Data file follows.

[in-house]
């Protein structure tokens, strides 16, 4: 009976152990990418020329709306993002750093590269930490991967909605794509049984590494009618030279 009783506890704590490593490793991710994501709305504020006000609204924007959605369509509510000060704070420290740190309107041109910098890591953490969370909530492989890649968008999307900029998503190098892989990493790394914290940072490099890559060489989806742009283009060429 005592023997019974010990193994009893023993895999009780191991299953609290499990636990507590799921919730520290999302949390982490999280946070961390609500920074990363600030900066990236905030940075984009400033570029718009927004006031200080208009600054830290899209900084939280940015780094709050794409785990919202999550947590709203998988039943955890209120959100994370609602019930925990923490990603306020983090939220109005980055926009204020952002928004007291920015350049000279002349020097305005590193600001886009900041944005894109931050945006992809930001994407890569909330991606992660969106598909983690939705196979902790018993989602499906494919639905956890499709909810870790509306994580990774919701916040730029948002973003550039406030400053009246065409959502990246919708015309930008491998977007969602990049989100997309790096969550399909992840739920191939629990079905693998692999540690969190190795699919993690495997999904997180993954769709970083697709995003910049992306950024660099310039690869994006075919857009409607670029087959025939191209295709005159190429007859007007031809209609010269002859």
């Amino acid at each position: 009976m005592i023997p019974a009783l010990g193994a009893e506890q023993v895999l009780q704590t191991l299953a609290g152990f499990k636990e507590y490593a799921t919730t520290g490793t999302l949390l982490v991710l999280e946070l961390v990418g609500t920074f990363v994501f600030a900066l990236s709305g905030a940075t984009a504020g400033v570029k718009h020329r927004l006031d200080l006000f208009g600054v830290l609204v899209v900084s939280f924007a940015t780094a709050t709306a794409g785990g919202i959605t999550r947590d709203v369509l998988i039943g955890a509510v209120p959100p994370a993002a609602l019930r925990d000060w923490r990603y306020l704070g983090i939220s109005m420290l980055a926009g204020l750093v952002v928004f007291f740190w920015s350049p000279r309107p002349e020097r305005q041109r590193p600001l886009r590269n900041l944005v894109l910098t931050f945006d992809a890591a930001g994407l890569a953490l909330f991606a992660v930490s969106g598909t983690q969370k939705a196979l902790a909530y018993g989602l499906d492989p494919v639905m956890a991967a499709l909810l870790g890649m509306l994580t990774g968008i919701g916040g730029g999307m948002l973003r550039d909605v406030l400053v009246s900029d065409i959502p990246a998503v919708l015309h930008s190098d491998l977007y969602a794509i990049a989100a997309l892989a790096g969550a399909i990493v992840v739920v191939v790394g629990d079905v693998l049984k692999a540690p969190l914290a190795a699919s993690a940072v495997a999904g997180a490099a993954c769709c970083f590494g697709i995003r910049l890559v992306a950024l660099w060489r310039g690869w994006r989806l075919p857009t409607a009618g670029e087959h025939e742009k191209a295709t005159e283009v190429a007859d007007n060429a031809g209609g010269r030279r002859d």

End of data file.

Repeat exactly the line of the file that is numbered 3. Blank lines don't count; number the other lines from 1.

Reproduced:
């Amino acid at each position: 009976m005592i023997p019974a009783l010990g193994a009893e506890q023993v895999l009780q704590t191991l299953a609290g152990f499990k636990e507590y490593a799921t919730t520290g490793t999302l949390l982490v991710l999280e946070l961390v990418g609500t920074f990363v994501f600030a900066l990236s709305g905030a940075t984009a504020g400033v570029k718009h020329r927004l006031d200080l006000f208009g600054v830290l609204v899209v900084s939280f924007a940015t780094a709050t709306a794409g785990g919202i959605t999550r947590d709203v369509l998988i039943g955890a509510v209120p959100p994370a993002a609602l019930r925990d000060w923490r990603y306020l704070g983090i939220s109005m420290l980055a926009g204020l750093v952002v928004f007291f740190w920015s350049p000279r309107p002349e020097r305005q041109r590193p600001l886009r590269n900041l944005v894109l910098t931050f945006d992809a890591a930001g994407l890569a953490l909330f991606a992660v930490s969106g598909t983690q969370k939705a196979l902790a909530y018993g989602l499906d492989p494919v639905m956890a991967a499709l909810l870790g890649m509306l994580t990774g968008i919701g916040g730029g999307m948002l973003r550039d909605v406030l400053v009246s900029d065409i959502p990246a998503v919708l015309h930008s190098d491998l977007y969602a794509i990049a989100a997309l892989a790096g969550a399909i990493v992840v739920v191939v790394g629990d079905v693998l049984k692999a540690p969190l914290a190795a699919s993690a940072v495997a999904g997180a490099a993954c769709c970083f590494g697709i995003r910049l890559v992306a950024l660099w060489r310039g690869w994006r989806l075919p857009t409607a009618g670029e087959h025939e742009k191209a295709t005159e283009v190429a007859d007007n060429a031809g209609g010269r030279r002859d």